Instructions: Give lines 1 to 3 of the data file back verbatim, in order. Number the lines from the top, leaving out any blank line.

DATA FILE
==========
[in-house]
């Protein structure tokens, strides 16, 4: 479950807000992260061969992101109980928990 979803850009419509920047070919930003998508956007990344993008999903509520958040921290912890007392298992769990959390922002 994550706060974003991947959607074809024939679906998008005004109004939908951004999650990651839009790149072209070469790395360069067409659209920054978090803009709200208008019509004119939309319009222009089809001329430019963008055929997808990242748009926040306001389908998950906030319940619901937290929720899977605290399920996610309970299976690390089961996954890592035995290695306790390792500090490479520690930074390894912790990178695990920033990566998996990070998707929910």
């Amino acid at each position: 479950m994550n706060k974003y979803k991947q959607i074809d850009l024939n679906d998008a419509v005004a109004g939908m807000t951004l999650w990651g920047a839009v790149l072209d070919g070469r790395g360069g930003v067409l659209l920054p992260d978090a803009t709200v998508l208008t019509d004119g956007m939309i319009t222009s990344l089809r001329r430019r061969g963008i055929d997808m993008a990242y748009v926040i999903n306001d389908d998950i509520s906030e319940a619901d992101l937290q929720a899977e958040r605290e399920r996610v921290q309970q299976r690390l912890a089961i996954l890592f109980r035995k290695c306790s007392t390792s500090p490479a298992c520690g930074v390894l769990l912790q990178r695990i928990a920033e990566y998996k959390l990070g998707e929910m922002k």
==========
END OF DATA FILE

[in-house]
């Protein structure tokens, strides 16, 4: 479950807000992260061969992101109980928990 979803850009419509920047070919930003998508956007990344993008999903509520958040921290912890007392298992769990959390922002 994550706060974003991947959607074809024939679906998008005004109004939908951004999650990651839009790149072209070469790395360069067409659209920054978090803009709200208008019509004119939309319009222009089809001329430019963008055929997808990242748009926040306001389908998950906030319940619901937290929720899977605290399920996610309970299976690390089961996954890592035995290695306790390792500090490479520690930074390894912790990178695990920033990566998996990070998707929910």
């Amino acid at each position: 479950m994550n706060k974003y979803k991947q959607i074809d850009l024939n679906d998008a419509v005004a109004g939908m807000t951004l999650w990651g920047a839009v790149l072209d070919g070469r790395g360069g930003v067409l659209l920054p992260d978090a803009t709200v998508l208008t019509d004119g956007m939309i319009t222009s990344l089809r001329r430019r061969g963008i055929d997808m993008a990242y748009v926040i999903n306001d389908d998950i509520s906030e319940a619901d992101l937290q929720a899977e958040r605290e399920r996610v921290q309970q299976r690390l912890a089961i996954l890592f109980r035995k290695c306790s007392t390792s500090p490479a298992c520690g930074v390894l769990l912790q990178r695990i928990a920033e990566y998996k959390l990070g998707e929910m922002k």